Cloud adoption is on the rise across its three predominant flavors (SaaS, IaaS, and PaaS), according to the 2016 State of Cloud Computing Survey from Interop ITX and InformationWeek. Seventy percent of respondents use SaaS today, up from 64% in 2014. IaaS is up to 57% vs. 49% in 2014. PaaS is at 44%, a 5% bump from two years ago.
Cloud adoption is also likely to continue to increase. For instance, 15% of respondents said that in the next 24 months, three quarters or more of their IT services would be delivered from the cloud. That’s almost quadruple the number from 2014.
Another 24% of respondents say that half to three quarters of their services will be cloud-based, up from 16% two years ago. Meanwhile, back in 2014, 8% of respondents declared they would use no cloud services at all in the next two years.
That number today? Just 1%.
In the early days of cloud computing, much of business rationale for adoption focused on cost, including the shift from CapEx to OpEx, as well as potential savings that might be gained by moving infrastructure and operations tasks to a provider (and perhaps cutting an IT employee or two in the process).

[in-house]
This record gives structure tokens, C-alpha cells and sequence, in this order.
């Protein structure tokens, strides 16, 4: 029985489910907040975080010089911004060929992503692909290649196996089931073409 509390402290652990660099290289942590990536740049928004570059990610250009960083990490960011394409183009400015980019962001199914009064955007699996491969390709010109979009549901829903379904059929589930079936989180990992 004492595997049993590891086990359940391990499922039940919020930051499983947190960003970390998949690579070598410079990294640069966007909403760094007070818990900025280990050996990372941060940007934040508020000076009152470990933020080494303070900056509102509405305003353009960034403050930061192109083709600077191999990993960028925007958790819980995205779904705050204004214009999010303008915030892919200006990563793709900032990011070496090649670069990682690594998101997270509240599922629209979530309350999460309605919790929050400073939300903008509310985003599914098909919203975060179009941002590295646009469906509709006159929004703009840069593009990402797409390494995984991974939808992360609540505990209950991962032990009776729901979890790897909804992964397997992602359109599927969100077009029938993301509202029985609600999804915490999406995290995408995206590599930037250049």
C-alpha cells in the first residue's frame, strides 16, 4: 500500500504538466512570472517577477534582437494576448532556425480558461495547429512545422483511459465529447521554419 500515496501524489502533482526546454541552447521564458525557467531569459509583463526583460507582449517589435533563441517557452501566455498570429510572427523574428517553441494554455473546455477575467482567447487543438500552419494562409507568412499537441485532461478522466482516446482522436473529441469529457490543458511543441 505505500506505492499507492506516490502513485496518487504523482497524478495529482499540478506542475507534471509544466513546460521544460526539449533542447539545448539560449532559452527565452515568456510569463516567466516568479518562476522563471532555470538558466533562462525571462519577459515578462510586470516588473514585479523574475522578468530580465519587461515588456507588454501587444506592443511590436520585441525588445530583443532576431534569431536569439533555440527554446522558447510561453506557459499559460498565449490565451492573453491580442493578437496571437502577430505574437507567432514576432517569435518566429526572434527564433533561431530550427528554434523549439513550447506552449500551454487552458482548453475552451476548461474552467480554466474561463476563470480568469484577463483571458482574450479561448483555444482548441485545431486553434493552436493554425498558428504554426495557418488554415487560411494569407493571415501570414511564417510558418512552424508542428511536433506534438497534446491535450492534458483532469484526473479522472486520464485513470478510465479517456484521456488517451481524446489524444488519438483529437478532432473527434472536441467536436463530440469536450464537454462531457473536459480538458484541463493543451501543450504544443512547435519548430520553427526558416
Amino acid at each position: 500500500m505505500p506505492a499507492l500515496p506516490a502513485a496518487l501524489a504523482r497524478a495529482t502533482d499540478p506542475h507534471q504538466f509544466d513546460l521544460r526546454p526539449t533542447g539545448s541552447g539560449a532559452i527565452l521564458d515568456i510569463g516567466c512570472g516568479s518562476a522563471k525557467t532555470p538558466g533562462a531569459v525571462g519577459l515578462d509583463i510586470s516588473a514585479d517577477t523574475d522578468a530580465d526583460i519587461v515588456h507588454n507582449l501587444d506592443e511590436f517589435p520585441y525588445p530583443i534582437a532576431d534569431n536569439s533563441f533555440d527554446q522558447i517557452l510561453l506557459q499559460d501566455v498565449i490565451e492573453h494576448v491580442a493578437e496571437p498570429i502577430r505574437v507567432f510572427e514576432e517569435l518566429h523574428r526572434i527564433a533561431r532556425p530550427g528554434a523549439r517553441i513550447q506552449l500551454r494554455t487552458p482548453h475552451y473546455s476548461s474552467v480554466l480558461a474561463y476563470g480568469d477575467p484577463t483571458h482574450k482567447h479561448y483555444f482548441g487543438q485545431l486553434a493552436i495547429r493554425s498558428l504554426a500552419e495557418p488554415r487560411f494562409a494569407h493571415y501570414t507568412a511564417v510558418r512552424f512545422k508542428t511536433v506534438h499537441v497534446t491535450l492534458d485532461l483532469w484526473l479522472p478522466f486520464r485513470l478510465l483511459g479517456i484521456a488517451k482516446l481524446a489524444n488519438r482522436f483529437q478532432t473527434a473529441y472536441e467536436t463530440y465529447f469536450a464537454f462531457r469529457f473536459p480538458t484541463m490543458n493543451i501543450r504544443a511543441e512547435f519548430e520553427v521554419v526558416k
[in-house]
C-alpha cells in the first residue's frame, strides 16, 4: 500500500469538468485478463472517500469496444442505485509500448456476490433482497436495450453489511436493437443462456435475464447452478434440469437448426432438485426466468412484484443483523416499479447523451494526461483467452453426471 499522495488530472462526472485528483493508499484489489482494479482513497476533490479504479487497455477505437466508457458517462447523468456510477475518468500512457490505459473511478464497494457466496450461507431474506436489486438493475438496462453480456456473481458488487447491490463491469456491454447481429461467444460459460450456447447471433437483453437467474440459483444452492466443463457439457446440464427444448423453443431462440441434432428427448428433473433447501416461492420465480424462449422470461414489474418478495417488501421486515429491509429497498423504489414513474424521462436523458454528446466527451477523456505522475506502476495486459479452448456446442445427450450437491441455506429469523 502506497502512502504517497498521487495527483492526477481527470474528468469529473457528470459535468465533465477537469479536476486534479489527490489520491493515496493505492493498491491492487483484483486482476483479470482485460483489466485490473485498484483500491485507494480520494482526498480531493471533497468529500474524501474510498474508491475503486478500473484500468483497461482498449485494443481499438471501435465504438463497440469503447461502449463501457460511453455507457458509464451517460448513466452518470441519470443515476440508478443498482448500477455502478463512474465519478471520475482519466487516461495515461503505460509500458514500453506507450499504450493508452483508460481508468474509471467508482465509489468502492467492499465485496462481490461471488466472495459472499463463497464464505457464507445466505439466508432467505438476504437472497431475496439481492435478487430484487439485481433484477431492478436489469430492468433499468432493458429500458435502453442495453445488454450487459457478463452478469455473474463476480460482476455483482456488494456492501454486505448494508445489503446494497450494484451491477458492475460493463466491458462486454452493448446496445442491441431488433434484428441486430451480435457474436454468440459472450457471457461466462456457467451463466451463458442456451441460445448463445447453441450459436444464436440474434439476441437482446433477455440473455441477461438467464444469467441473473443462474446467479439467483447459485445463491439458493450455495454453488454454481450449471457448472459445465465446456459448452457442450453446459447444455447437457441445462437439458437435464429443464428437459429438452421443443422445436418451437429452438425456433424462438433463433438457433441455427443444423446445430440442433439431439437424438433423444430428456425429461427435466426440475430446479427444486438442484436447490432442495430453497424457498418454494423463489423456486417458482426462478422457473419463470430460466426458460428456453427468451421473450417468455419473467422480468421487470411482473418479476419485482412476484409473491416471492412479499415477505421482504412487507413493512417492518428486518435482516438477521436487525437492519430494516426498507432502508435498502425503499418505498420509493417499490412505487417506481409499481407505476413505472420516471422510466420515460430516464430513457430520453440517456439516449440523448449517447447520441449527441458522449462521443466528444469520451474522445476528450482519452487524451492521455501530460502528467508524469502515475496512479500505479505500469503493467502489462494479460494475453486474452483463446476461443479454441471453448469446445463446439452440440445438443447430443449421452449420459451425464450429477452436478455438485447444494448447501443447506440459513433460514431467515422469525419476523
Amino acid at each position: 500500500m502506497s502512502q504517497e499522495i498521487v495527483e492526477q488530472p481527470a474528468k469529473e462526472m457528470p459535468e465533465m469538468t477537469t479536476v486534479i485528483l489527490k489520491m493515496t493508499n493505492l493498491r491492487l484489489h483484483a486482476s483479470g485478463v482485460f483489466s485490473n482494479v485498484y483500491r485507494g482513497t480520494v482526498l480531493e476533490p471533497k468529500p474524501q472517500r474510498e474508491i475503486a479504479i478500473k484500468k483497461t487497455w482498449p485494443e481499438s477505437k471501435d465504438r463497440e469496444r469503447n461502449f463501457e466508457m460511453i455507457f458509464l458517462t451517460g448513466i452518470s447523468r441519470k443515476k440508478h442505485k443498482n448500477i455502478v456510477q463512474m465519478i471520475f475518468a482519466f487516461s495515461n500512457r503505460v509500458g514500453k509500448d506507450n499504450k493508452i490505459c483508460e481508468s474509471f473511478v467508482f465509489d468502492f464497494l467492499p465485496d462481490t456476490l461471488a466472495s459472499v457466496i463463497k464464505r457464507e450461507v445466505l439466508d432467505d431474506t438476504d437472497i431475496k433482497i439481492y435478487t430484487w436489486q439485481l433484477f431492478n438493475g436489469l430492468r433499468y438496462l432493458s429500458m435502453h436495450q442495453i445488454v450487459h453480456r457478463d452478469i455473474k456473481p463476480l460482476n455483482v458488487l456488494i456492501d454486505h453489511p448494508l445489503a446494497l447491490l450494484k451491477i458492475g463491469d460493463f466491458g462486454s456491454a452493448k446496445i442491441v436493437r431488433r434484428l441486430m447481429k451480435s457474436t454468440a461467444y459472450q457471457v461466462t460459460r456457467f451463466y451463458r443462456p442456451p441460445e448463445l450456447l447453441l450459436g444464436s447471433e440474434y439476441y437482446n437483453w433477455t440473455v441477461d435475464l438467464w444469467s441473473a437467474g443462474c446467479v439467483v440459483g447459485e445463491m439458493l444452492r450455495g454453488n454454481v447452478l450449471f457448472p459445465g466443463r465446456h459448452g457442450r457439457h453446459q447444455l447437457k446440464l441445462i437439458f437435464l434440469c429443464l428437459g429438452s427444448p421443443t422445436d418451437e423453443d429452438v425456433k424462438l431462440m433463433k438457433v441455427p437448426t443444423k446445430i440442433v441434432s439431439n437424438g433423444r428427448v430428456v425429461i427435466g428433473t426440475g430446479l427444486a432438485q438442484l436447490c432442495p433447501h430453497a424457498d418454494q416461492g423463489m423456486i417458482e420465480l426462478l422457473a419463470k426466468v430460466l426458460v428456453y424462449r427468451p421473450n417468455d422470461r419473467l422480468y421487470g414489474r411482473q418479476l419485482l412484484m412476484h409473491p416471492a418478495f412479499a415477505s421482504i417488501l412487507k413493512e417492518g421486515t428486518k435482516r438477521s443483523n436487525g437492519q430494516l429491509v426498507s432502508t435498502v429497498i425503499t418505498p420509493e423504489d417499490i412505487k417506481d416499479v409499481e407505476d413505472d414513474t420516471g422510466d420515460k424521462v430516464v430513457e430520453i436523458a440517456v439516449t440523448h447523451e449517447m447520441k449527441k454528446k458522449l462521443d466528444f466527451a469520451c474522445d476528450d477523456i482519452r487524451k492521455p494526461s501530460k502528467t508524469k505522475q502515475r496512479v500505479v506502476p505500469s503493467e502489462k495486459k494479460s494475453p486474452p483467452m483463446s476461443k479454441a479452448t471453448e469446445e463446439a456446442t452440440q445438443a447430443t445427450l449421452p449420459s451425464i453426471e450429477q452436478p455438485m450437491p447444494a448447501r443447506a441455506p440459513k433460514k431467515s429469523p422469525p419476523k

In this survey, however, business agility seems to be top of mind for respondents because the top three reasons for cloud adoption are
- Greater scalability
- Higher performance
- Better and/or faster access to technology resources
To me that signals that businesses have a more realistic understanding of the value of cloud services. The “cloud is cheaper” argument never matched reality; in fact, a new crop of vendors have emerged that monitor cloud consumption and rightsize instance resources to help customers get a handle on costs.
Thirty-five percent of respondents say they support a hybrid cloud infrastructure (that is, the ability to move an application and data from a private cloud to a public cloud and back).
That number seemed surprisingly high to me given the complications around application and data portability and networking challenges. However, the survey dug a little deeper. Of those respondents who say they support a hybrid infrastructure, only 26% say they can actually deploy applications in either environment. Another 28% say they could, but they’re still piloting. Another 13% say they are developing this capability and expect to have it within the next 12 months.
The full report, written by Xceligent CIO Joe Emison, includes 30 charts of survey results. You can download a copy of the report here (registration required).